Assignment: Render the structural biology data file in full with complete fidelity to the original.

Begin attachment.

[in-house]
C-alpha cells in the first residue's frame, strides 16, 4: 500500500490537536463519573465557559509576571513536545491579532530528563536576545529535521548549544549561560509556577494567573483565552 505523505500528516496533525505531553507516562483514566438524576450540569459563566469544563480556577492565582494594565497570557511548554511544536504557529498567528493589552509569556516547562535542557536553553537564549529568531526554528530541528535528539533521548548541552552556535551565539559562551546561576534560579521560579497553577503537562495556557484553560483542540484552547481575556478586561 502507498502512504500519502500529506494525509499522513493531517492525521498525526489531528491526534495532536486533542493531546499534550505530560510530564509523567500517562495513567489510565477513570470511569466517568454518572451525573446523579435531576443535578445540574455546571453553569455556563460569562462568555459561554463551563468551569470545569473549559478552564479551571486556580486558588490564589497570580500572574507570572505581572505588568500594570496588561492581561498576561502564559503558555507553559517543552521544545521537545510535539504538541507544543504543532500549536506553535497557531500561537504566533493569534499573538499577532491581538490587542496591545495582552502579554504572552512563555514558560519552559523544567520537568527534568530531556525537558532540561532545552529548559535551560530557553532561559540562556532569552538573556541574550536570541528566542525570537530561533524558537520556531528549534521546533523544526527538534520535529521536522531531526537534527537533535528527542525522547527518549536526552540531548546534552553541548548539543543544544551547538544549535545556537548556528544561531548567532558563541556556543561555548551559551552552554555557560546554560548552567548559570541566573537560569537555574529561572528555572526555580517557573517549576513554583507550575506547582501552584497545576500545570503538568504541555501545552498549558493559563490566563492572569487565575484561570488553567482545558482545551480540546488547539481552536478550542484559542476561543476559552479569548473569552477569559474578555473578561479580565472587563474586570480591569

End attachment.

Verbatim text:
[in-house]
C-alpha cells in the first residue's frame, strides 16, 4: 500500500490537536463519573465557559509576571513536545491579532530528563536576545529535521548549544549561560509556577494567573483565552 505523505500528516496533525505531553507516562483514566438524576450540569459563566469544563480556577492565582494594565497570557511548554511544536504557529498567528493589552509569556516547562535542557536553553537564549529568531526554528530541528535528539533521548548541552552556535551565539559562551546561576534560579521560579497553577503537562495556557484553560483542540484552547481575556478586561 502507498502512504500519502500529506494525509499522513493531517492525521498525526489531528491526534495532536486533542493531546499534550505530560510530564509523567500517562495513567489510565477513570470511569466517568454518572451525573446523579435531576443535578445540574455546571453553569455556563460569562462568555459561554463551563468551569470545569473549559478552564479551571486556580486558588490564589497570580500572574507570572505581572505588568500594570496588561492581561498576561502564559503558555507553559517543552521544545521537545510535539504538541507544543504543532500549536506553535497557531500561537504566533493569534499573538499577532491581538490587542496591545495582552502579554504572552512563555514558560519552559523544567520537568527534568530531556525537558532540561532545552529548559535551560530557553532561559540562556532569552538573556541574550536570541528566542525570537530561533524558537520556531528549534521546533523544526527538534520535529521536522531531526537534527537533535528527542525522547527518549536526552540531548546534552553541548548539543543544544551547538544549535545556537548556528544561531548567532558563541556556543561555548551559551552552554555557560546554560548552567548559570541566573537560569537555574529561572528555572526555580517557573517549576513554583507550575506547582501552584497545576500545570503538568504541555501545552498549558493559563490566563492572569487565575484561570488553567482545558482545551480540546488547539481552536478550542484559542476561543476559552479569548473569552477569559474578555473578561479580565472587563474586570480591569